And it did. His first Columbia single, the cowboy ballad "Don’t Take Your Guns to Town," put him on the charts for six weeks. His debut Columbia album, 1959’s The Fabulous Johnny Cash, sold 400,000 copies and was followed by three more hits including "Luther Played the Boogie" and "I Got Stripes."

Just before departing Sun, Cash had become addicted to the amphetamines that made his life a wild, often reckless ride for a decade, until his second wife, June Carter Cash, helped him kick in 1967. Fueled by drugs, he stormed through that period of his career playing an endless string of dates and recording sessions, but not without incident. In 1958, he blew up a brand-new Cadillac he was driving in an incident involving pills and an open tank of propane. He also started a fire that raged while he nodded in California’s Los Padres National Wildlife Refuge, killing 49 of 53 endangered condors that lived there. And for all his songs about prisons and ex-cons, the only time he saw the inside of a cell was when he tried to smuggle a suitcase containing his stash over the border to Mexico.

Nonetheless, Cash’s career continued to boom, and it got only better after he kicked his addiction and married June in ’67. Carter had already been a part of his touring troupe for several years, and his duet partner on such major hits as "Jackson" and "Guitar Pickin’ Man," as well as the co-writer of "Ring of Fire." She would remain the anchor of his life until her own death, helping him combat several lapses back into dependency and reigning as queen to his king of country music.

The last step in building that kingdom was, perhaps, The Johnny Cash Show, a prime-time variety program on the ABC TV network that brought Cash a level of exposure no artist in his genre had enjoyed. During its 1969-’71 run, the show introduced the deepest country-music traditions to a new audience in its weekly performances by Mother Maybelle Carter and her daughters. Cash also used his power to expose songwriters whose work he deemed important to a wider audience. He hosted the first national television appearances of Bob Dylan, Joni Mitchell, and Kris Kristofferson, whose "Sunday Morning Coming Down" remains one of Cash’s most admired and touching recordings.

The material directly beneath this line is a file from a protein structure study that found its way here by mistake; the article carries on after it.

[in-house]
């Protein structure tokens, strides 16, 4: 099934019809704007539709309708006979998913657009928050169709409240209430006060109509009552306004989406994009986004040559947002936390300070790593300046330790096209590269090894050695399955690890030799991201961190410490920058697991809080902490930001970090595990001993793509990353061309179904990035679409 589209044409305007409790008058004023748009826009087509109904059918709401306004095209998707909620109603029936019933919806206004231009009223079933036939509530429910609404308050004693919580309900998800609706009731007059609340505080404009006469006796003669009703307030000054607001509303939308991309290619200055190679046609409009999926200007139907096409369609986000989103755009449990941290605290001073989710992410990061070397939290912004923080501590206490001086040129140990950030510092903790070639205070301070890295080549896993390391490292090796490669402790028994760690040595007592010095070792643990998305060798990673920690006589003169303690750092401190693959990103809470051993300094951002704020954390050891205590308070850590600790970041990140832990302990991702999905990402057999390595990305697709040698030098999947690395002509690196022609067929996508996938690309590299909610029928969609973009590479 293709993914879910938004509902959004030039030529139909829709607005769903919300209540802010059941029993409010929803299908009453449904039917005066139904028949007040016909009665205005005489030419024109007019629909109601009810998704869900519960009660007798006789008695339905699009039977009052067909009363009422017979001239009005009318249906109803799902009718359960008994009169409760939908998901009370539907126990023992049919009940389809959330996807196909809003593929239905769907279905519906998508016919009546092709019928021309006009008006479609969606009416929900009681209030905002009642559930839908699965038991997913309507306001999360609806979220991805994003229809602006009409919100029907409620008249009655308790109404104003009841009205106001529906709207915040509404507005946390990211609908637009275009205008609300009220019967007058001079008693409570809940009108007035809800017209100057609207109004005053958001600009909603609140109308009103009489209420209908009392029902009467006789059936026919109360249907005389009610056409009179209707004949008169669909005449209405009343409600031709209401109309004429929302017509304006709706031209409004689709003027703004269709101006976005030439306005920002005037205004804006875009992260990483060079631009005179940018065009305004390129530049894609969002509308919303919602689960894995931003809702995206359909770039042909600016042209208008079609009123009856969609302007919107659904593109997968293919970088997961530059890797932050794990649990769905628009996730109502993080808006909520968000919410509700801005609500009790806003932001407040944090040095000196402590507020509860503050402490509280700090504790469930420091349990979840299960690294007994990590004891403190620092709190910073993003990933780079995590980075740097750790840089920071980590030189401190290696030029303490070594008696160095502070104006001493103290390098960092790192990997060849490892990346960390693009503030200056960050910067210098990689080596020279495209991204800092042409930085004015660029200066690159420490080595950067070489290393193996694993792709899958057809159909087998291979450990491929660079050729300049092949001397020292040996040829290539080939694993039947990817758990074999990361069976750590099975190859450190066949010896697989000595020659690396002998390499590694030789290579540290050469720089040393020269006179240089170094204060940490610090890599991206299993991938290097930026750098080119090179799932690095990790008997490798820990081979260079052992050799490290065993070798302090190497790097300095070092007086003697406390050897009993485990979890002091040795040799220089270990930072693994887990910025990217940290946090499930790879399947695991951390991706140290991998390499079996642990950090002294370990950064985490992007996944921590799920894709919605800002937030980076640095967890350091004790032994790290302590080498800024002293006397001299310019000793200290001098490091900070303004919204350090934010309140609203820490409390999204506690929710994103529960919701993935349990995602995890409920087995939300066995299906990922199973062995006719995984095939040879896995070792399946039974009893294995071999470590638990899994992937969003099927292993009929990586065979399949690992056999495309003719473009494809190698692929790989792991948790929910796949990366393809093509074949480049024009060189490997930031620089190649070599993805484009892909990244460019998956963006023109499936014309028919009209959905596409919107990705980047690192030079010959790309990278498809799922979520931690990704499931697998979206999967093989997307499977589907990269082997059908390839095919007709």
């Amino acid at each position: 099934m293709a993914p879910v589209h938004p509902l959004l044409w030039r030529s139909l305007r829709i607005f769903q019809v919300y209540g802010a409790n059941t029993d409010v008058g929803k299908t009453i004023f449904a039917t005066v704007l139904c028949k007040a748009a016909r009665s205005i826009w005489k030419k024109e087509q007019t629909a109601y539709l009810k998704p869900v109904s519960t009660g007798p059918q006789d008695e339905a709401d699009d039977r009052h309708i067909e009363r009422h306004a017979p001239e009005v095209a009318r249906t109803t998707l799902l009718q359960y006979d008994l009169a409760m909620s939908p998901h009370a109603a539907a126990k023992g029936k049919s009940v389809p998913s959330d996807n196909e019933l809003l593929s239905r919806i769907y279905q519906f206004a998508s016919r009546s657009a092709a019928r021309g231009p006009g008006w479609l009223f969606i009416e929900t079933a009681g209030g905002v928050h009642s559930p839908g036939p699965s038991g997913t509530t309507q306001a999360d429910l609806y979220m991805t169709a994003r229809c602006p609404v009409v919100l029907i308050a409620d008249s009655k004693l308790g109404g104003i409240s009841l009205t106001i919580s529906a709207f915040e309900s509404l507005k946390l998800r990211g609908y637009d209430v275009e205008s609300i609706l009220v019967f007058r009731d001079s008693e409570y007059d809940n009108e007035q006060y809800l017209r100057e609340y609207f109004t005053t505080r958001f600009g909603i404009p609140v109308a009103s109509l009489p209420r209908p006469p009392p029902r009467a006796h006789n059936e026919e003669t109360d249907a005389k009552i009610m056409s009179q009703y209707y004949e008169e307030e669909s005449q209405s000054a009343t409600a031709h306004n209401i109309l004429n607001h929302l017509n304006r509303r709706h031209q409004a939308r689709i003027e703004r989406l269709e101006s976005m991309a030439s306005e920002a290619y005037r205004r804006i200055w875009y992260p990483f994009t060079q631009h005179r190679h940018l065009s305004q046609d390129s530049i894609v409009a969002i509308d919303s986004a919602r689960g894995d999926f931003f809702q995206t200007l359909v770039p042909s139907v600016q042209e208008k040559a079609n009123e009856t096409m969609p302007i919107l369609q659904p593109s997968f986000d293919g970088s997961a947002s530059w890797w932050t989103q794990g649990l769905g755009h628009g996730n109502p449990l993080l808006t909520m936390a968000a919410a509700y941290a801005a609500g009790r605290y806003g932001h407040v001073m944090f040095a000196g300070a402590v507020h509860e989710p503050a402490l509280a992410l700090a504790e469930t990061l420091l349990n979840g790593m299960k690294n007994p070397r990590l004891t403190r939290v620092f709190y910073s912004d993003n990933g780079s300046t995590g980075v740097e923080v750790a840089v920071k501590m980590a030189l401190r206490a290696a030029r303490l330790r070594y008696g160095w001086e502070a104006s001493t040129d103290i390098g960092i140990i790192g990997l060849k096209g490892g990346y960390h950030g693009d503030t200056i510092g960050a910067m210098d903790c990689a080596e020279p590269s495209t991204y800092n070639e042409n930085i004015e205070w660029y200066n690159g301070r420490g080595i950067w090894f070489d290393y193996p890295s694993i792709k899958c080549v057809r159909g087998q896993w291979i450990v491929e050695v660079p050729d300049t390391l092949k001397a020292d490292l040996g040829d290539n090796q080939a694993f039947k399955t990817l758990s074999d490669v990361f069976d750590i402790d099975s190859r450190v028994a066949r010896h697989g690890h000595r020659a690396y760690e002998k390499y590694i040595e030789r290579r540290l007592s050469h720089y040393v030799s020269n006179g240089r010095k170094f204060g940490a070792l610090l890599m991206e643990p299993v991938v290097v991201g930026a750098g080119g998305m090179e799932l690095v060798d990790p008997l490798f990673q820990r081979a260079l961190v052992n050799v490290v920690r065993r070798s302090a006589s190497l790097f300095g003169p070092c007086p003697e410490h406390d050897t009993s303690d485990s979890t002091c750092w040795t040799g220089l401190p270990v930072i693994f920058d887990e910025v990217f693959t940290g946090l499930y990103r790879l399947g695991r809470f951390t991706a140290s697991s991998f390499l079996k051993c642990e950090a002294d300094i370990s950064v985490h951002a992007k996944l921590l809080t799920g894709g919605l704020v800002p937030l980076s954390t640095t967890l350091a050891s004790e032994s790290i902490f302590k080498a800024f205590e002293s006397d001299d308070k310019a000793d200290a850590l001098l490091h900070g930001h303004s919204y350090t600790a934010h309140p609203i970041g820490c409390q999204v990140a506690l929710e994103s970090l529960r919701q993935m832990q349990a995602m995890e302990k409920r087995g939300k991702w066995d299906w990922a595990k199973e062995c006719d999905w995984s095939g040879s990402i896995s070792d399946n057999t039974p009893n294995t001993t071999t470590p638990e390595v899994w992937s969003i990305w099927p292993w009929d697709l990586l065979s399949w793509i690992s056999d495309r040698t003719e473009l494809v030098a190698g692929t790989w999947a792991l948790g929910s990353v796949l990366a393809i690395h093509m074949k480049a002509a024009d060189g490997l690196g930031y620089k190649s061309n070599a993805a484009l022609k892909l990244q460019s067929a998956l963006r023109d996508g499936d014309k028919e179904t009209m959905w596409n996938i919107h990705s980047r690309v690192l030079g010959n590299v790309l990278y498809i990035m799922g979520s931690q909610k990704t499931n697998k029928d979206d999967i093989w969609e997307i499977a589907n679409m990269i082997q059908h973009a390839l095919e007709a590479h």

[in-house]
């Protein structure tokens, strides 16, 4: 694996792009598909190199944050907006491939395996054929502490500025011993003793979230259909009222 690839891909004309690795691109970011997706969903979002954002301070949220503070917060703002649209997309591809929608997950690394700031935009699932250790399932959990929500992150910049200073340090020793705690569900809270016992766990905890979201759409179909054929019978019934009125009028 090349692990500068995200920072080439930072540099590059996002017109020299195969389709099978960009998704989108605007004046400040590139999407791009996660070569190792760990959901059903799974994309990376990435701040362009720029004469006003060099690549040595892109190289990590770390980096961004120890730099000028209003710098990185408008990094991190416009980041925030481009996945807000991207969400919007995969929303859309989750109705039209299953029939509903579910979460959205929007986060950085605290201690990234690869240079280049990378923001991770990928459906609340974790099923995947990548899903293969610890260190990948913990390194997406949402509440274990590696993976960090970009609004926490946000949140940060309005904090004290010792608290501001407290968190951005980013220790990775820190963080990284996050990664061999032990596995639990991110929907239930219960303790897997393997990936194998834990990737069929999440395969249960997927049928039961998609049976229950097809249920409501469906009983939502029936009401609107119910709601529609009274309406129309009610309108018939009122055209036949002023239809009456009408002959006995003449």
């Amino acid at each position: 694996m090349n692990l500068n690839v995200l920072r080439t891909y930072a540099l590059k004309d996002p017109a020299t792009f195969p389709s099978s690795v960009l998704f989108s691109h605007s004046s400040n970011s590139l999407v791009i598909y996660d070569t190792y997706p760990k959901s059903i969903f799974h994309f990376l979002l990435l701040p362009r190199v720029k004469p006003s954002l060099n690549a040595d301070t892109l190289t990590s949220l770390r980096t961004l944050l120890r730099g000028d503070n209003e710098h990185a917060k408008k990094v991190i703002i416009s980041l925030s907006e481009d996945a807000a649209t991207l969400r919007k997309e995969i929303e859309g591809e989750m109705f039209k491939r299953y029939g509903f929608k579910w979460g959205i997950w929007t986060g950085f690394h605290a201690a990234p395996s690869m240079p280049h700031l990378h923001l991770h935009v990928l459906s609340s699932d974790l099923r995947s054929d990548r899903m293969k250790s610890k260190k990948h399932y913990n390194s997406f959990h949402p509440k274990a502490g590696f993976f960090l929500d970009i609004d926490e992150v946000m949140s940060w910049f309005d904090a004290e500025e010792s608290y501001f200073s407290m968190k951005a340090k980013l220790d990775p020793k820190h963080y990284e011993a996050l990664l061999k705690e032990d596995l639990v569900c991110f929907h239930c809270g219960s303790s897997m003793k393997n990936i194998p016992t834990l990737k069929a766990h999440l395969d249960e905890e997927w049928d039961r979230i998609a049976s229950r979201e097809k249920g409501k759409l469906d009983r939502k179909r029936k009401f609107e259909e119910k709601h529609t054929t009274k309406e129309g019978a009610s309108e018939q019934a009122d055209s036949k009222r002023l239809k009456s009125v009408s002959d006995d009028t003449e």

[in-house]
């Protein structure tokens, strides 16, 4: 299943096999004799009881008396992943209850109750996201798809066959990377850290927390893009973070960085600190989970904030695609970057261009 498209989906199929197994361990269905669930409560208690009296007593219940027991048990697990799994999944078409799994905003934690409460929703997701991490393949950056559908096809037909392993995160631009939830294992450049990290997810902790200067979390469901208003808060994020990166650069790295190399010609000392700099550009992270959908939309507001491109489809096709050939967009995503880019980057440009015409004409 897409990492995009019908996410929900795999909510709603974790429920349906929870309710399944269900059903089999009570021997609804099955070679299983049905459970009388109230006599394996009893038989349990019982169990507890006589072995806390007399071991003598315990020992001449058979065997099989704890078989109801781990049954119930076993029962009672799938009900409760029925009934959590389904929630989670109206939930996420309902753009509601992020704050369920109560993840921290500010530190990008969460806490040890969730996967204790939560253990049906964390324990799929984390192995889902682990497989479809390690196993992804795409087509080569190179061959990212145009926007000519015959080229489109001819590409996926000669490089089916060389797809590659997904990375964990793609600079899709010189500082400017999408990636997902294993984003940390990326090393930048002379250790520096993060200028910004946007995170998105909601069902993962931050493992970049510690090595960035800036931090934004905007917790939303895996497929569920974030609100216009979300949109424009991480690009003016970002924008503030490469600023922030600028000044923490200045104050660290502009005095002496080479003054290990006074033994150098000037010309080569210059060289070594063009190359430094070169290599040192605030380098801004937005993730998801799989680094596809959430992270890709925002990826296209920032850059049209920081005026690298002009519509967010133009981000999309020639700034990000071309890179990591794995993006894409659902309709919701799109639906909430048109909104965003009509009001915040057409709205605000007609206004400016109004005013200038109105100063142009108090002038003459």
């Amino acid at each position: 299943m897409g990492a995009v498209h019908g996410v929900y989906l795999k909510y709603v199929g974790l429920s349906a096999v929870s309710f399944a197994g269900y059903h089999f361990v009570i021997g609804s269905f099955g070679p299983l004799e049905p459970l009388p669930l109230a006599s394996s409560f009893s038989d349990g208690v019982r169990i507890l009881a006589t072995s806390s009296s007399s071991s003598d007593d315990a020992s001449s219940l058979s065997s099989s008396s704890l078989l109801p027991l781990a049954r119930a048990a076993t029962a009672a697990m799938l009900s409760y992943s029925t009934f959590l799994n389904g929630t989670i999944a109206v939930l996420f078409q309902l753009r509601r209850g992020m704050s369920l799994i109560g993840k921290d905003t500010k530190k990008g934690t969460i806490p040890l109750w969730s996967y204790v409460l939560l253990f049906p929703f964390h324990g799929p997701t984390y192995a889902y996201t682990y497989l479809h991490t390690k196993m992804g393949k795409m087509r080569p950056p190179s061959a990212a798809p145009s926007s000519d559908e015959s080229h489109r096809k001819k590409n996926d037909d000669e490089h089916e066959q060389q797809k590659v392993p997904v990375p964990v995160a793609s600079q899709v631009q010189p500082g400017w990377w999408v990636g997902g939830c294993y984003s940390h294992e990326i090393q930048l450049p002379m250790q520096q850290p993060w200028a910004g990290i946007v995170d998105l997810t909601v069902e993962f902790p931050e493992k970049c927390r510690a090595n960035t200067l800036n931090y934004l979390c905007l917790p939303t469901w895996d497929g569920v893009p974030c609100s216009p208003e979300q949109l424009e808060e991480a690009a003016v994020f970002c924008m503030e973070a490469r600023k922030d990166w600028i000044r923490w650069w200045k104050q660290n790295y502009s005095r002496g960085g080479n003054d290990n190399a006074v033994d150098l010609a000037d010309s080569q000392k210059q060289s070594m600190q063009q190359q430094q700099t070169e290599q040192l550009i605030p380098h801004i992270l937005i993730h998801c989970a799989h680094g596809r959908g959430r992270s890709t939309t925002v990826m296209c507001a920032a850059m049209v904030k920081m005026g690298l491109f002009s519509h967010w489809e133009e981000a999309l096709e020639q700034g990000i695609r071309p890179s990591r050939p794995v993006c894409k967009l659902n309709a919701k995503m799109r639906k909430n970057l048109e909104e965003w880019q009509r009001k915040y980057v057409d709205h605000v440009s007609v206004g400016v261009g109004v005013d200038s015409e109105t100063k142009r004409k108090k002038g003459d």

In the 1970s, Johnny became an actor, starring with Kirk Douglas in the gritty Western A Gunfight and appearing with Peter Falk on TV’s Columbo. As the decade ended, his popularity crested. Even a mid-’80s alliance with Willie Nelson, Waylon Jennings, and Kristofferson as the Highwaymen brought only moderate success.

Nonetheless, he continued to record prolifically and tour often. Although radio, which through the 1990s grew increasingly corporate and restrictive in its programming, rarely played his recordings, on stage he had no difficulty in proving he’d retained his vitality as a performer. In 1993, he signed a deal with alternative-rock and rap producer Rick Rubin’s American label that yielded the next year’s acoustic solo American Recordings. The album dipped into Cash’s back catalogue — resurrecting murder ballads like the chilling "Delia’s Gone" and songs of faith like the Kristofferson-penned prayer "Why Me Lord" — and plucked dark contemporary tunes from the likes of Nick Lowe ("The Beast in Me") and Glenn Danzig ("Thirteen") to introduce Cash to yet another generation of listeners as the godfather of gangster rock and rap. He recorded four more albums for Rubin, including last year’s American IV: The Man Comes Around, which included his Grammy-nominated performance of Trent Reznor’s "Hurt."

Cash’s version of that song seems a painfully honest expression of what it’s like to stare into mortality’s jaws. By then he’d been sidelined from the stage for four years by autonomic neuropathy, a disease of the nervous system that often left him exhausted and forced him to travel most comfortably in a wheelchair. Although his illness made him terribly frail, he was well tended by June and his family, and he occasionally gave interviews and regularly welcomed visitors to his home outside Nashville, where he died in a hospital last week.

Cash left behind a legacy of recorded music that was recognized in his lifetime by stacks of awards. He won 11 Grammys, including a Lifetime Achievement Award in 1999. Two of his Grammys were for the album liner notes to his own At Folsom Prison and Bob Dylan’s Nashville Skyline. He was also a member of the Country Music Hall of Fame and the Rock ’n’ Roll Hall of Fame. His Sun Records predecessor Elvis Presley is the only other artist so honored by both institutions.

The wide range of Cash’s influence was reflected in the outpouring of remembrances issued after his death from a list of performers that included Sheryl Crow, the Neptunes, Moby, Rodney Crowell, Metallica, and Justin Timberlake. But perhaps the best indicator of his importance as an artist and of the love he earned from all kinds of music listeners was that his songs were heard everywhere on the day of his death — from WFNX, where a moment of silence was followed by a format-breaking broadcast of "I Walk the Line," to National Public Radio to jacked-up Toyotas with tinted glass windows to restaurants, my local post office, and shops and factories of all kinds. It was proof that Johnny Cash touched us all, and that we’ll never forget him.


Issue Date: September 19 - 25, 2003